If you've been brought up with the Judaeo-Christian ideal of an all-powerful, all-good God, Norse mythology can come as a bit of a shock. Wotan, the father of the gods, is philandering, deceitful, power-hungry, sentimental, violent and ultimately weak - the gamut of human frailties writ large. Combine all of those with a magic spear and the ability to control the weather and you know that things aren't going to end well.

Simon O'Neill as Siegmund, Eva-Maria Westbroek as Sieglinde © ROH / Clive Barda 2012
Simon O'Neill as Siegmund, Eva-Maria Westbroek as Sieglinde
© ROH / Clive Barda 2012

The emotional core of Wagner's Die Walküre, and arguably that of the whole Ring Cycle, comes in the Act II dialogue between Wotan and his wife Fricka. The chickens of Wotan's duplicity are coming firmly home to roost, and Fricka forces him to abandon all of his self-delusions and decree the death of his illegitimate but much-beloved children, the Wälsung twins Siegmund and Sieglinde. The outstanding performance of this Covent Garden production (and there was plenty of competition) was Sarah Connolly's Fricka. It's often a thankless role of a shrewish wife - as an audience, we're clearly on the side of the noble Wälsungs against the loutish Hunding - but Connolly invested it with extraordinary depth of character, starting as the picture of wronged innocence simply trying to do what's right, then gradually showing ever steelier resolve while dismantling Wotan's deceits one by one with surgical precision. It was a magnificent and eye-opening piece of characterisation, all done within a context of top quality singing.

In that scene and his later reflective, tender scenes with Brünnhilde, Bryn Terfel's Wotan was equally compelling, depicting with complete credibility Wotan's mental contortions and range of emotions as he tries - and fails - to escape from the web of lies in which he has entangled himself. The Act II narrative in which Wotan relates to Brünnhilde the story of the Ring and his resulting predicament is very long, making this a punishingly difficult role, but Terfel did a wonderful job of telling the story musically; one's attention never flagged.

Director Keith Warner is principally concerned with the three key human relationships in Die Walküre: the incestuous love of Siegmund and Sieglinde, the antagonism between Wotan and Fricka and the father-daughter relationship between Wotan and Brünnhilde. He brings out top quality acting performances from all of the players, not least from Susan Bullock's Brünnhilde, who undergoes the opera's most convincing transformation as she changes from the light-hearted, fresh-faced warrior maiden into the beginnings of the figure of world-changing heroism that Brünnhilde will become later in the cycle.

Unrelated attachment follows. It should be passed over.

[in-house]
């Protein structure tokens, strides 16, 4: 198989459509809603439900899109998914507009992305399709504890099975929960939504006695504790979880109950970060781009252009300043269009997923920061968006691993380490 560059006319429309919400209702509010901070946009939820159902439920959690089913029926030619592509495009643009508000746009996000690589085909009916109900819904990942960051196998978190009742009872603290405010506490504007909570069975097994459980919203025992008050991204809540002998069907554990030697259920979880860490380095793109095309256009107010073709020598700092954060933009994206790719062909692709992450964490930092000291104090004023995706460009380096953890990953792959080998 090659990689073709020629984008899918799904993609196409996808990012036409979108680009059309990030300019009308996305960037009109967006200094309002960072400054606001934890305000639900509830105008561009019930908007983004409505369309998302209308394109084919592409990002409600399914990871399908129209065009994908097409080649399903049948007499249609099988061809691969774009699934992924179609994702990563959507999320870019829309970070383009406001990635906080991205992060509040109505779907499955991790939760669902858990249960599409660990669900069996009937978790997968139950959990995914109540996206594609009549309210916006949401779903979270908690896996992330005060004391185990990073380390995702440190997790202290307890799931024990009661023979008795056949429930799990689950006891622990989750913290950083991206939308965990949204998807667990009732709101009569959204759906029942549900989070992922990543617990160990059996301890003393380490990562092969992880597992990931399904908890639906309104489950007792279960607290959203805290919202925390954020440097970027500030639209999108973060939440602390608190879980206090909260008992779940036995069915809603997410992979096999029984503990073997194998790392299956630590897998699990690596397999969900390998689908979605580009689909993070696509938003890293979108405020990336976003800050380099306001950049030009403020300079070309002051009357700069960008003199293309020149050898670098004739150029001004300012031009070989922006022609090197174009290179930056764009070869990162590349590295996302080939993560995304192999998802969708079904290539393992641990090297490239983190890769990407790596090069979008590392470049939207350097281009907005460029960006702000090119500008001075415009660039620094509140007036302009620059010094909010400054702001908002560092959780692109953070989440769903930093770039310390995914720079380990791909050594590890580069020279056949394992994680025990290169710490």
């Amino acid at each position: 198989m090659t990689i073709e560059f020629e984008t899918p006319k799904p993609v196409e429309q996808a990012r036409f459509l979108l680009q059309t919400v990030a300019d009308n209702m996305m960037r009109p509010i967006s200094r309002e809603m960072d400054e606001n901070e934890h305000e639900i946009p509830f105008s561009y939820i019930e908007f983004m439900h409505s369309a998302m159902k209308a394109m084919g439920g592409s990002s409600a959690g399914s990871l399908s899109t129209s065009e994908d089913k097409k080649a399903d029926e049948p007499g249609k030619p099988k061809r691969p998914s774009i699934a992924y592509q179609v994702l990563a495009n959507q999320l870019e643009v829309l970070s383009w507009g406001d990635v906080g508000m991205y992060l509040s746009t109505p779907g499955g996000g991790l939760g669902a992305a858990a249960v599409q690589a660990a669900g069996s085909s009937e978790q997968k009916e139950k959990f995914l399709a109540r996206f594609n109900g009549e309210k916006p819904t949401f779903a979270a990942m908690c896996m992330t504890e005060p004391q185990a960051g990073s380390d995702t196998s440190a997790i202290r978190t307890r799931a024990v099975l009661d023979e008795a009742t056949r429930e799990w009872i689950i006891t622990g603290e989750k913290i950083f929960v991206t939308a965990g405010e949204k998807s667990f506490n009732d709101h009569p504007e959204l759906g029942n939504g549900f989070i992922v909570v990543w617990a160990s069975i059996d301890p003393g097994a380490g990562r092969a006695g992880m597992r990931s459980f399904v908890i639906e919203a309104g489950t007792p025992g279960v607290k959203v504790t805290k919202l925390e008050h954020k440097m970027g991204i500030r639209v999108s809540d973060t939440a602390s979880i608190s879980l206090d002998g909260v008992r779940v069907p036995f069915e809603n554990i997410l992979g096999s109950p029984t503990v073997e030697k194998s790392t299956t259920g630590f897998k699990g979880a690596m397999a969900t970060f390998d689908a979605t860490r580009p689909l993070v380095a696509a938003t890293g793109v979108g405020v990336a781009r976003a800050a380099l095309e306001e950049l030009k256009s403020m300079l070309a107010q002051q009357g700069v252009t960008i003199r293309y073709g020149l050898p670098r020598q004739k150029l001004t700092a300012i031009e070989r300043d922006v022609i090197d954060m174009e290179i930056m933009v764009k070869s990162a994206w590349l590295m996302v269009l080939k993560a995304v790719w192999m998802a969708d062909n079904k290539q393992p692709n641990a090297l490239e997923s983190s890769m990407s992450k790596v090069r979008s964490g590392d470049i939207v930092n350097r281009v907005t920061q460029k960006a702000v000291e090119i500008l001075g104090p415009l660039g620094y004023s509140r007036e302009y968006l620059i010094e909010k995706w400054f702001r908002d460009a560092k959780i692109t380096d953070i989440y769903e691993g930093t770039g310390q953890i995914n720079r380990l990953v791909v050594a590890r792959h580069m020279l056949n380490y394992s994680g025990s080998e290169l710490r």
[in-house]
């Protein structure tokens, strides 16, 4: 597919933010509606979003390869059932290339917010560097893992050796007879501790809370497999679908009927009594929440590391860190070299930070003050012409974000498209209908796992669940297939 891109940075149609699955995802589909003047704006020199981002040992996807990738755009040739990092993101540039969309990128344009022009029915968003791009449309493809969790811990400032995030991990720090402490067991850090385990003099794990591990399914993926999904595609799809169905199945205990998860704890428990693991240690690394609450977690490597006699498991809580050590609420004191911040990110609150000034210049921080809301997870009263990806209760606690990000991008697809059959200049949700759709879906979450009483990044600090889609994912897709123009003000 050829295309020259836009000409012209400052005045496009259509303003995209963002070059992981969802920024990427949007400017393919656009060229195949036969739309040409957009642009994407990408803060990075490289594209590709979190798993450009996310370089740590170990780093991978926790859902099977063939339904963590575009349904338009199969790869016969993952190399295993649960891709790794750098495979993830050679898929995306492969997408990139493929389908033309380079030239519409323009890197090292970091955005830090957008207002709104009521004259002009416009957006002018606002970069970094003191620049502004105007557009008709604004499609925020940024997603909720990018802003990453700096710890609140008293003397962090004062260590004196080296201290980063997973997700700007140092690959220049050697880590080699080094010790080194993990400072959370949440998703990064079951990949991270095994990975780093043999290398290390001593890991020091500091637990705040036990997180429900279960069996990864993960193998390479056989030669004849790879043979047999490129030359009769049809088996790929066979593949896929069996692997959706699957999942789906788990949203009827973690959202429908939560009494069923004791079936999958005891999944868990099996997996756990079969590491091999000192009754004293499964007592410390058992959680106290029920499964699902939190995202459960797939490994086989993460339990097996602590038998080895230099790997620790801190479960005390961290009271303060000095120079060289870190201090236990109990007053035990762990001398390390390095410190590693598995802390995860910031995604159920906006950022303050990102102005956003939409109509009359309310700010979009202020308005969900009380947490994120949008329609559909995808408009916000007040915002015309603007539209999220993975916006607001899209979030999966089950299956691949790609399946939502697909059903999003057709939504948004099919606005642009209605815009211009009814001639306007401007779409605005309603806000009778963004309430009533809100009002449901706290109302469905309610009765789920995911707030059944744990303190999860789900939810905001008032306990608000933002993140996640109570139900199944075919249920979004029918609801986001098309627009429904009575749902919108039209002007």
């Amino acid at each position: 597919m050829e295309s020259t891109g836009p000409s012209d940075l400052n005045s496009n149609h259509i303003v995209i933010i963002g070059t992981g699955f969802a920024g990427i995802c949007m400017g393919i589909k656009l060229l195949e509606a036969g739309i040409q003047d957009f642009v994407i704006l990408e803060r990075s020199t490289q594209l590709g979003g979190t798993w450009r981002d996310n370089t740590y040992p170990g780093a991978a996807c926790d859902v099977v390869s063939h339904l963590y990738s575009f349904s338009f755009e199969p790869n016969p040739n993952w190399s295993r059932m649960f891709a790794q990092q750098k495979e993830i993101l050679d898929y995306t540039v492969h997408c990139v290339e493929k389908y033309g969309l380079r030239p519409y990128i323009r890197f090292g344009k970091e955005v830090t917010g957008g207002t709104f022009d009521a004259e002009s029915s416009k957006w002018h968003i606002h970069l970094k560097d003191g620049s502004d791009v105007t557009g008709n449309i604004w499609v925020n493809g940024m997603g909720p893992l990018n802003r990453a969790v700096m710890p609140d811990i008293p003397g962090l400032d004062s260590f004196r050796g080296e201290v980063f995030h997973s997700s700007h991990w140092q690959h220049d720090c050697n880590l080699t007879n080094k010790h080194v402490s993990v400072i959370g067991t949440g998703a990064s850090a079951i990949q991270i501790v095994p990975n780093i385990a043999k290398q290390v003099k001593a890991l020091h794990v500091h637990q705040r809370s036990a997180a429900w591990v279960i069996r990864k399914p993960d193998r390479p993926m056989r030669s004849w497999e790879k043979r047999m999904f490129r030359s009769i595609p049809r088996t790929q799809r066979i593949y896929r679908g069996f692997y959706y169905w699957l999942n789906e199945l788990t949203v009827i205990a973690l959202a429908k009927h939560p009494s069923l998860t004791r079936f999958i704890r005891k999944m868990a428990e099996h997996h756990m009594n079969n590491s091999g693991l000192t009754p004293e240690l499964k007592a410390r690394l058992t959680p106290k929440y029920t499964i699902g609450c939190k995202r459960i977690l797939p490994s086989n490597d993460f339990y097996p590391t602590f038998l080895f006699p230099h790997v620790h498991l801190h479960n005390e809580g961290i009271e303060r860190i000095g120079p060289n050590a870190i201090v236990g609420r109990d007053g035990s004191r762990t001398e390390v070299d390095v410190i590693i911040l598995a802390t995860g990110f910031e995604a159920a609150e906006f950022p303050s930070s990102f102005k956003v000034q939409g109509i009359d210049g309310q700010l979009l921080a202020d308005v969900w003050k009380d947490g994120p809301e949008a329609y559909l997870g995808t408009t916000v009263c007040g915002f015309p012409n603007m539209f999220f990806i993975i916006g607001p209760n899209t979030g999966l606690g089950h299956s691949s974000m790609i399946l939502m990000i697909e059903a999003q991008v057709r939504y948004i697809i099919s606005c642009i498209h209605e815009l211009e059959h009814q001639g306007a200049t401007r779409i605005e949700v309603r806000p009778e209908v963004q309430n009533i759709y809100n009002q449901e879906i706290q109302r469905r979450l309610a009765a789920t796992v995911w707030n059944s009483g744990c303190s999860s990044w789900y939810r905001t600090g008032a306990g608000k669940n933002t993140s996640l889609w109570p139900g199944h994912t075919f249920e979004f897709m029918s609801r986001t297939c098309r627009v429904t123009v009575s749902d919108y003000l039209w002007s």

All this is accompanied by some marvellous singing. Simon O'Neill brings lyricism and vocal beauty to Siegmund, as well as real thrill in those big moments when he demands the sword his father has promised and when he accepts the name that Sieglinde has given him. Sieglinde and Hunding are more one-dimensional roles, but Eva-Maria Westbroek and John Tomlinson (one of the great Wotans of yesteryear) did about as much as you can with them. And while some will find Bullock less memorable than some as Brünnhilde, the lengthy dialogue which closes the opera, in which she turns Wotan's fury back into the love of his favourite daughter, was a thing of real beauty; I enjoyed Bullock's lyricism and lack of stridency.

Stefanos Lazaridis's sets have come in for their fair share of criticism, but broadly speaking, I was quite happy with the sets for Acts I and II. There was plenty to look at - to the point of it all being a bit cluttered - but I thought the sets and several of the costumes were artistic and provided plenty of visual interest without getting in the way of the main agenda. Apart from the generally dark lighting (as ever, problematic if you're far from the stage), if the production has a weakness, it's in the less intimate, racier passages. Terfel was less convincing in his outbursts of anger than in his more reflective moments, and the famous "ride of the Valkyries" - in fact, more of a witches' sabbath as the eight Valkyries assemble on their mountain top - didn't really come off. Asking opera singers to do complex choreography and tricks with projected shadows may have been a little over-ambitious, and the movement on stage didn't give me the sense of excitement that is implicit in the music.

I find it a little hard to give an opinion on Pappano's conducting, because I was a long way up in the amphitheatre. All the singing voices projected up there with no problem - credit to the cast - but the orchestral sound didn't reach me with as much punch as I would have liked. I suspect this is simply a function of where I was sitting, because the whole thing knitted together smoothly, tempi felt natural and right, and there many good bits of individual playing, not least the driving bass and cello ostinati that start the opera. This was the sixth performance in the current Ring production, and it seems that Pappano has the whole engine purring smoothly.

This Ring Cycle is an expensive production which attracts an extremely knowledgeable audience - only real Wagner nuts would have spent both the money and the couple of hours on the web a year ago which were required to get tickets. If the interval and post-show eavesdropping is any guide, its audience came out thrilled and thoroughly satisfied with what they had seen.

*****